I haven’t watched much of the Olympics, because I think it’s gotten over the top and I can’t believe that a poor country like Brazil is spending its hard earned money building stadia and athletes villages rather than trying to do something for its desperately impoverished people. I did, however, hear about the purported robbery of Ryan Lochte and other U.S. swimmers. It was an odd story that didn’t really make a lot of sense, but it fit with the narrative of Brazil being a dangerous place.
Now the Lochte story seems to be falling apart and exposed as a complete fabrication. Brazilian authorities — who have reviewed video footage — say what actually happened wasn’t a robbery at all. Instead, they say that the incident was a dispute between the Americans, who were returning early in the morning after being out partying, and employees at a Shell gas station about damage done to a restroom. Authorities have now prevented some of the swimmers from leaving the country until they can get to the bottom of things.
The Brazilians are angry because they feel like the honor of their country has been besmirched. I don’t blame them for that reaction. Americans acting like jerks, and then failing to own up to their misconduct and instead trying to blame everyone else, is a classic example of ugly Americanism. I don’t understand why Brazil — or for that matter, anyone — would want to host an Olympics, but the Brazilians obviously are proud of their host country status, and probably disappointed whenever there is some less than glowing publicity about their country and the games. To have a fake story about a robbery get worldwide press attention must be intolerable.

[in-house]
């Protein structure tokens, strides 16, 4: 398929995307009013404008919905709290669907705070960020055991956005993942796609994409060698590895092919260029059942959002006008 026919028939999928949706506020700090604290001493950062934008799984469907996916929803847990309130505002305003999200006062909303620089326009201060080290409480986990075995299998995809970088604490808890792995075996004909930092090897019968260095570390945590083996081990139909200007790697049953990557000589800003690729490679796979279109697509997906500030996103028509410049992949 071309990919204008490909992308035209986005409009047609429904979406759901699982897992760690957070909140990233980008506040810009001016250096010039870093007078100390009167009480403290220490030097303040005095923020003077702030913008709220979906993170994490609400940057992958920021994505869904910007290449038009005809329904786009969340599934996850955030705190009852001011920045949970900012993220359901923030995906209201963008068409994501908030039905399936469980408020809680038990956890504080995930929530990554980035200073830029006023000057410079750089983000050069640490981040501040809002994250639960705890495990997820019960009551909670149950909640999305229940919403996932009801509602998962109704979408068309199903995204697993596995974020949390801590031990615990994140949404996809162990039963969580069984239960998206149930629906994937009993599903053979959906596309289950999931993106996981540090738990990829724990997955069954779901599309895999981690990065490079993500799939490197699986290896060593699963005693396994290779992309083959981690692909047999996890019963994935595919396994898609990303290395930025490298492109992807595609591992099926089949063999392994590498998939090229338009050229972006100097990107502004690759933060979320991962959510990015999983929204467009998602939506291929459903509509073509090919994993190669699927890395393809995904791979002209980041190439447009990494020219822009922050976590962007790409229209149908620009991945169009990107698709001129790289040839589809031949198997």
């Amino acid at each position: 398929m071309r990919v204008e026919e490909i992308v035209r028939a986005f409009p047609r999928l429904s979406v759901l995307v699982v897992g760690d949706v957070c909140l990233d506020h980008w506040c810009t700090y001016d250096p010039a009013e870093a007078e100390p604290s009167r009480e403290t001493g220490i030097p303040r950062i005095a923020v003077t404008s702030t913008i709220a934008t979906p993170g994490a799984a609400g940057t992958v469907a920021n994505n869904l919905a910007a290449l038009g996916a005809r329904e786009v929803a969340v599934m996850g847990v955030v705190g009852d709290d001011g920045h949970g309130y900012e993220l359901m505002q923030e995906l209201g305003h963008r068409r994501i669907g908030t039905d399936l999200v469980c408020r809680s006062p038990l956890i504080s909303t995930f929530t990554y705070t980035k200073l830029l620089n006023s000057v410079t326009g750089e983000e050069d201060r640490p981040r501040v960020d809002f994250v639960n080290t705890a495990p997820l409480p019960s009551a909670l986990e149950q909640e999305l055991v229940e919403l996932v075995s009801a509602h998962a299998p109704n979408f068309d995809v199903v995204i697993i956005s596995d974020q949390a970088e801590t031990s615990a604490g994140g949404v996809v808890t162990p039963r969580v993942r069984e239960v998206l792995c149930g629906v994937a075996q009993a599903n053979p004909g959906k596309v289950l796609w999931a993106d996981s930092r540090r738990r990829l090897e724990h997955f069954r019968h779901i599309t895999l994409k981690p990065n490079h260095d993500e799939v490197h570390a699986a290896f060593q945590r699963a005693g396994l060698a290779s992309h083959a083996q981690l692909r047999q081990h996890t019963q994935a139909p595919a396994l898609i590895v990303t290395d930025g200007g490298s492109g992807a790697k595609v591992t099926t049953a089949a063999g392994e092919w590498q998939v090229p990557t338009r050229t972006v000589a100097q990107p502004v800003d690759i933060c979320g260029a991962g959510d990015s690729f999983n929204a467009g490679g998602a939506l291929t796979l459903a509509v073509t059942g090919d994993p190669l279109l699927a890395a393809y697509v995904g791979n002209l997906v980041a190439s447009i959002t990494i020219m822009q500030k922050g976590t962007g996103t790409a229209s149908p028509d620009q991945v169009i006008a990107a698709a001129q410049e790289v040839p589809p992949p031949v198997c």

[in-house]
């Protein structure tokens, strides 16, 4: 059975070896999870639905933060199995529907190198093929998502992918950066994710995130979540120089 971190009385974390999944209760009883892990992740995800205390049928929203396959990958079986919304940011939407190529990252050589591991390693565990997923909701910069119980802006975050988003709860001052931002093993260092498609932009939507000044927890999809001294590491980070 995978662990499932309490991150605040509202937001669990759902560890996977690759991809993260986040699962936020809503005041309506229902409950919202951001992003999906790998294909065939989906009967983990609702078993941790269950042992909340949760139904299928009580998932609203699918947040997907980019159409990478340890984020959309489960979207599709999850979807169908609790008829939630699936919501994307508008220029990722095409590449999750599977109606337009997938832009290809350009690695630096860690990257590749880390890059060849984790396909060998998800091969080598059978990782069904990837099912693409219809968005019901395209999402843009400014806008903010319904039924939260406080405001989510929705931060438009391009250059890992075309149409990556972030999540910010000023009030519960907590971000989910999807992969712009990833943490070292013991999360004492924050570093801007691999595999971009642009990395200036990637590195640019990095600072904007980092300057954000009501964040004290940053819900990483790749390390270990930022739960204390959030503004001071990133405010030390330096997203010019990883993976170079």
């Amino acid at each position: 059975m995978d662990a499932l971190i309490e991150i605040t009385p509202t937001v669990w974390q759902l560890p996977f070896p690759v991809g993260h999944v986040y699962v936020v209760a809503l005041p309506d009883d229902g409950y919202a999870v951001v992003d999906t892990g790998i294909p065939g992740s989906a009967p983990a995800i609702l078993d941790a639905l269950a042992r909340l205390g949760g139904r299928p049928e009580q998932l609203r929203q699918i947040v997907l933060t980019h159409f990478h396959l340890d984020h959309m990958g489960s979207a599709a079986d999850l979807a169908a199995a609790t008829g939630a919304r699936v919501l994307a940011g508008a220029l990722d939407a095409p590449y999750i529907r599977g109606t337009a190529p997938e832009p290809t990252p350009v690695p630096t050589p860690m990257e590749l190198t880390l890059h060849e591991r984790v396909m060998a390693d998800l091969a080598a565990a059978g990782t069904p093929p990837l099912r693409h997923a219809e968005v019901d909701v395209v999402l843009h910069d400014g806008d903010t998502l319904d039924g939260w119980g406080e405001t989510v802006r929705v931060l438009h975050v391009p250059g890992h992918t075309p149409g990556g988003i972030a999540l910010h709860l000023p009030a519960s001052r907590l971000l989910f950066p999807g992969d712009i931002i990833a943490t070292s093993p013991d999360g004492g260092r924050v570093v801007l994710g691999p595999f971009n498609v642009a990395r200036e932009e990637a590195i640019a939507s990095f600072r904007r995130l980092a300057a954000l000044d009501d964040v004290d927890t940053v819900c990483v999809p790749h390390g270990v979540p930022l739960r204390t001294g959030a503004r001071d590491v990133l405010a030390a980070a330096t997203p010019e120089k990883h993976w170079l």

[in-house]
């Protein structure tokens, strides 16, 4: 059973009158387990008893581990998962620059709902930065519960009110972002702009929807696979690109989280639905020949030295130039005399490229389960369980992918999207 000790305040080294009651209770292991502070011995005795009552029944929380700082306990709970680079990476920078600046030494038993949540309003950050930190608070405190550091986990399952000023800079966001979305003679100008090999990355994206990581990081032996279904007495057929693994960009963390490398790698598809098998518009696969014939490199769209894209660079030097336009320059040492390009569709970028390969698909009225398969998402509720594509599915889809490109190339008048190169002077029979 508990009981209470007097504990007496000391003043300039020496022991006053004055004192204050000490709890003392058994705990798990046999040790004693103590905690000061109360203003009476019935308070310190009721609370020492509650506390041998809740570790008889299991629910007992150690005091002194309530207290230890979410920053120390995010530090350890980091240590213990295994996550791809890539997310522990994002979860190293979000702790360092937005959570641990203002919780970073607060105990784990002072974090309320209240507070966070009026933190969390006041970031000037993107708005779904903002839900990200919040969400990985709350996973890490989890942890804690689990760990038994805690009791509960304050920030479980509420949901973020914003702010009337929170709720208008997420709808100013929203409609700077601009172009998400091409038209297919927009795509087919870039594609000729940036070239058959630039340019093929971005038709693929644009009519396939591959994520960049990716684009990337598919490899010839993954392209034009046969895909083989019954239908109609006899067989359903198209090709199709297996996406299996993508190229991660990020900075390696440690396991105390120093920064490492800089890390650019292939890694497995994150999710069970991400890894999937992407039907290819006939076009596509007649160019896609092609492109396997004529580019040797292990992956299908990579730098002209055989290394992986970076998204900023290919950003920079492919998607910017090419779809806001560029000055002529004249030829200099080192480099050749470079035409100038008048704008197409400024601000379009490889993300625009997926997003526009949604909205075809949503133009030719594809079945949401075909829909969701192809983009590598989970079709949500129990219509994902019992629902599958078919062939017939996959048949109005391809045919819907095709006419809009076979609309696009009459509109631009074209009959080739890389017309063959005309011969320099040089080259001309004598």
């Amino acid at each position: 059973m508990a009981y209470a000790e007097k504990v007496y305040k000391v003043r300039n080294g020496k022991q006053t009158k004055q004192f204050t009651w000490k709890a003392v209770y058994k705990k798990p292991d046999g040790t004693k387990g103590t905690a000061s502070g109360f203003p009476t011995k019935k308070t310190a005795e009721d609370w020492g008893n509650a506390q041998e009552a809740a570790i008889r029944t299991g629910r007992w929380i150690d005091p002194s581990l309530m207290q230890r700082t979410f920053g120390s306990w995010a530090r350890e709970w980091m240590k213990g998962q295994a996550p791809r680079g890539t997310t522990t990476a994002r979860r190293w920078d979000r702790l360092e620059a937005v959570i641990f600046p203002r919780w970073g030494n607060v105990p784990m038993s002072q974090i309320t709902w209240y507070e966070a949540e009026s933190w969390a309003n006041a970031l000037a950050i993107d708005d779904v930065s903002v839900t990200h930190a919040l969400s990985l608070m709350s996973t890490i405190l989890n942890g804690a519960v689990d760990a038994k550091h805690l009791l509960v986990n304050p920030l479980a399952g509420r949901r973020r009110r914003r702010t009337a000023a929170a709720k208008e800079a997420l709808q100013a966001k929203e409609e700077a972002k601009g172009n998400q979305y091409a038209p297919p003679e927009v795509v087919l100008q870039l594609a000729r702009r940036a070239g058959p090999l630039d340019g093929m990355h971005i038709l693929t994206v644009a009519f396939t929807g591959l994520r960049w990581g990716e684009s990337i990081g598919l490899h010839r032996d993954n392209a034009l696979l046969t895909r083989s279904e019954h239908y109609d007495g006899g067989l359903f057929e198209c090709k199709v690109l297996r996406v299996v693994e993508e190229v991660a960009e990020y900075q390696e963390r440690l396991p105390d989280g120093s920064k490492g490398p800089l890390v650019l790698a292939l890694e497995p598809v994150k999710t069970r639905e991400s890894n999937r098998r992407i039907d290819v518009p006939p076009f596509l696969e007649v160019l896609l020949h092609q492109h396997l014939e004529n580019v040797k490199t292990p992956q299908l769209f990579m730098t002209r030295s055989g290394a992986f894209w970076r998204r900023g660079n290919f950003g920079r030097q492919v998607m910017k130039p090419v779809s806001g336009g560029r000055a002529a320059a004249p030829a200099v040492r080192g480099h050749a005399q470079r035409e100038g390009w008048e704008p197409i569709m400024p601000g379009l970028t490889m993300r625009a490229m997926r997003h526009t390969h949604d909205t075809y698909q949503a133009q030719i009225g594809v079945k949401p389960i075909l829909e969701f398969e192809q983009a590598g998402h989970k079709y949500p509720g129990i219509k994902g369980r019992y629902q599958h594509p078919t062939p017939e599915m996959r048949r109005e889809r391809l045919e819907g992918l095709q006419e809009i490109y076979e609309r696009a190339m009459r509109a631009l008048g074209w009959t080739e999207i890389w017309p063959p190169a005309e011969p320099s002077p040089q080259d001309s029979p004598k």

Unfortunately, we’re long past the point where social mores would force a wrongdoer to do the decent, honorable thing, and apologize. Already there are people who are excusing the Americans or downplaying what they did. I wish people wouldn’t do that. We’d all be better served if people started ‘fessing up, rather than shirking responsibility. I hope that Lochte and his fellow parties do the right thing, admit to the truth, and say they’re sorry. That would go a long way toward helping the citizens of the U.S. of A. avoid that “ugly American” label.